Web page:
Fibromyalgia Linked With Disruptions in Sleep: Study

Scientists say fibromyalgia may be caused by poor sleep habits.

Fibromyalgia, previously believed to be attributable to genetics, infections, and emotional or physical trauma, may be caused by disruptions in the sleep cycle.

A chronic musculoskeletal condition that affects approximately 5 million adults, fibromyalgia affects 90 percent of women, according to U.S. News and World Report.

The condition is characterized by an achy pain, especially when pressure is applied to tender spots on the body.

The new study was conducted by researchers at the Norwegian University of Science and Technology.

The researchers found that 2.6 percent of women who previously had no musculoskeletal pain or movement disorders - but experienced significant sleep difficulties - developed fibromyalgia within a 10-year span, reports U.S. News and World.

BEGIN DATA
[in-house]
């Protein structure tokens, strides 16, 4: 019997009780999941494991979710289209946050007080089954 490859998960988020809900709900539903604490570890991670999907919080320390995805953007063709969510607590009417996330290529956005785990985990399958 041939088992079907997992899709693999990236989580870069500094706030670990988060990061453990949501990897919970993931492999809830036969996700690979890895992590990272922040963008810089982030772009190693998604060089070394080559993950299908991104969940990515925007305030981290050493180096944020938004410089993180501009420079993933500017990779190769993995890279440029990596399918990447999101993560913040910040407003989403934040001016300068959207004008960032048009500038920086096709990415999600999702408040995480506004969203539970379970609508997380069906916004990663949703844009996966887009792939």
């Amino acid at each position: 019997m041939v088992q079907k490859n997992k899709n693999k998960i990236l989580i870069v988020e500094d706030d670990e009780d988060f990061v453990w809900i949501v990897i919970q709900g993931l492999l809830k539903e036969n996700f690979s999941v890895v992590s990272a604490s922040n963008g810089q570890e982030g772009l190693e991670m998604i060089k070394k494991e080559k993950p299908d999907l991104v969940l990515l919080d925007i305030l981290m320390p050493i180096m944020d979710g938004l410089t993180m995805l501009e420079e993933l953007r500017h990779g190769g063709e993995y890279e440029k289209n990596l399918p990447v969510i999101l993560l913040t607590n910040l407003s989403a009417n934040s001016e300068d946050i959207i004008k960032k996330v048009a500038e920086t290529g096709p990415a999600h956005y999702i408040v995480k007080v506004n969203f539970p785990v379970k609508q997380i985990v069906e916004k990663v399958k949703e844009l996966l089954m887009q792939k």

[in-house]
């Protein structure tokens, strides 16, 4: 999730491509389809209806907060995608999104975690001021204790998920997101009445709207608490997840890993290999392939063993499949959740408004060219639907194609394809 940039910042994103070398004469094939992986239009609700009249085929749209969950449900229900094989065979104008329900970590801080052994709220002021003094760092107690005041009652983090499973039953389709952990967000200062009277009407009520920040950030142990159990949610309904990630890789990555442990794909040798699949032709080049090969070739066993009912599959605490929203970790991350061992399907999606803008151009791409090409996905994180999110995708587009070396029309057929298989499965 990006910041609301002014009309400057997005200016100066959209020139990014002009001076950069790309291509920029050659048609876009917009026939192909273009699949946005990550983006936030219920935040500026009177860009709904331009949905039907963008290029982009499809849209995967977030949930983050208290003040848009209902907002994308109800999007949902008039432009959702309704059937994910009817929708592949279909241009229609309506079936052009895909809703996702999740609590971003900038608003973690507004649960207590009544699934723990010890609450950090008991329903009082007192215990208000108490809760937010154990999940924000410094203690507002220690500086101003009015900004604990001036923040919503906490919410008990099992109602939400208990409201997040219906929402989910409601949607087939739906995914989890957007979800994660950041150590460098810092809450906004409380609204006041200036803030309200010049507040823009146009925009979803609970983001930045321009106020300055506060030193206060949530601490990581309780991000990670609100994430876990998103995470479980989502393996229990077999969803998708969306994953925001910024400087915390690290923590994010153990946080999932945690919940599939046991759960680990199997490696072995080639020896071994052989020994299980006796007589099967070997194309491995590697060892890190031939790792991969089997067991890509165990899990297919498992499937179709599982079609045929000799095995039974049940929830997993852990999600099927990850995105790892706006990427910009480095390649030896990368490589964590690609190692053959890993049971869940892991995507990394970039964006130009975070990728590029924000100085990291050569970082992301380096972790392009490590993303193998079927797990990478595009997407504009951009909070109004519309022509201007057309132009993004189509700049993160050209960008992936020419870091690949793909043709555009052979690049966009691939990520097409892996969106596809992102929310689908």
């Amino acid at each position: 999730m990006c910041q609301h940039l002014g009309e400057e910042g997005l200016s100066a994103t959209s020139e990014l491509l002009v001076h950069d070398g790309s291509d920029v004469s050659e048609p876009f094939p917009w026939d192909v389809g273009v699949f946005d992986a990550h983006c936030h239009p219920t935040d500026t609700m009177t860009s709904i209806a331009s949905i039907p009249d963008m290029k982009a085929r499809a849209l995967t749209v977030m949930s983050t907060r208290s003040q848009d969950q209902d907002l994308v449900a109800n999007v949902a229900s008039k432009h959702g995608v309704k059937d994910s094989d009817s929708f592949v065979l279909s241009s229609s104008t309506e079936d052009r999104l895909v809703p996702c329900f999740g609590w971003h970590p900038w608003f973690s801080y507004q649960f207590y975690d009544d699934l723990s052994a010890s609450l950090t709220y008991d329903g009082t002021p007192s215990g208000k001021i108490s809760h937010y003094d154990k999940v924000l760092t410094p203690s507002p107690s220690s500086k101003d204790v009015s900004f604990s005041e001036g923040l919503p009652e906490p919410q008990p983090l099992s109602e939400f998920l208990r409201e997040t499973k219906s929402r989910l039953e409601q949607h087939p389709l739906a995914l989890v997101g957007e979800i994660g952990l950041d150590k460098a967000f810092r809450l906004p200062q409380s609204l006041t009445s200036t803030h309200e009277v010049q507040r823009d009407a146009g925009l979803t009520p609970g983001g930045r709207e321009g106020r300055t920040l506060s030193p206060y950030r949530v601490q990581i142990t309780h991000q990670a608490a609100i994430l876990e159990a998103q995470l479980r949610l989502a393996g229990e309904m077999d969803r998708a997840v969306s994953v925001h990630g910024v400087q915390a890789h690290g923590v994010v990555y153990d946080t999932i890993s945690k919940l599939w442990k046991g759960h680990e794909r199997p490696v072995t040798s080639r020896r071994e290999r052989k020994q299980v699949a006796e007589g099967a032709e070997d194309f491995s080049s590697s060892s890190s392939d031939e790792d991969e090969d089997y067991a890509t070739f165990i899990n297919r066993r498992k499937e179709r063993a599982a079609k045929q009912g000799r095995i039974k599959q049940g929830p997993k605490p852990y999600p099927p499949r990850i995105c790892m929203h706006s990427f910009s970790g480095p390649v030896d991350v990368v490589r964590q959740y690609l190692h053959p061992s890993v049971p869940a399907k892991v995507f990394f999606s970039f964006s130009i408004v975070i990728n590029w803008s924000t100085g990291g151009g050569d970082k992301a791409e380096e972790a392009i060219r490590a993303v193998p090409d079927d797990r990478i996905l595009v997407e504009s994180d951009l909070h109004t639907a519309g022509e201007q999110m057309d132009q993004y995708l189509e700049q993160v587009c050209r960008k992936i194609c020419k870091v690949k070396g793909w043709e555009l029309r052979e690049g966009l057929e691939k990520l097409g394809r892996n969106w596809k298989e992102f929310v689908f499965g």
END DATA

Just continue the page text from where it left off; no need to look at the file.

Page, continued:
The study also said that there is an increased risk for older women. The relative risk increased 2.4 percent for participants over the age of 45.

Study leader Dr. Paul Mork, from the Norwegian University of Science and Technology, said, "Our findings indicate a strong association between sleep disturbance and fibromyalgia risk in adult women,” reports U.S. and World News.

"We found a dose-response relation, where women who often reported sleep problems had a greater risk of fibromyalgia than those who never experienced sleep problems,” Mork said.

The study was published online in the journal Arthritis and Rheumatism:

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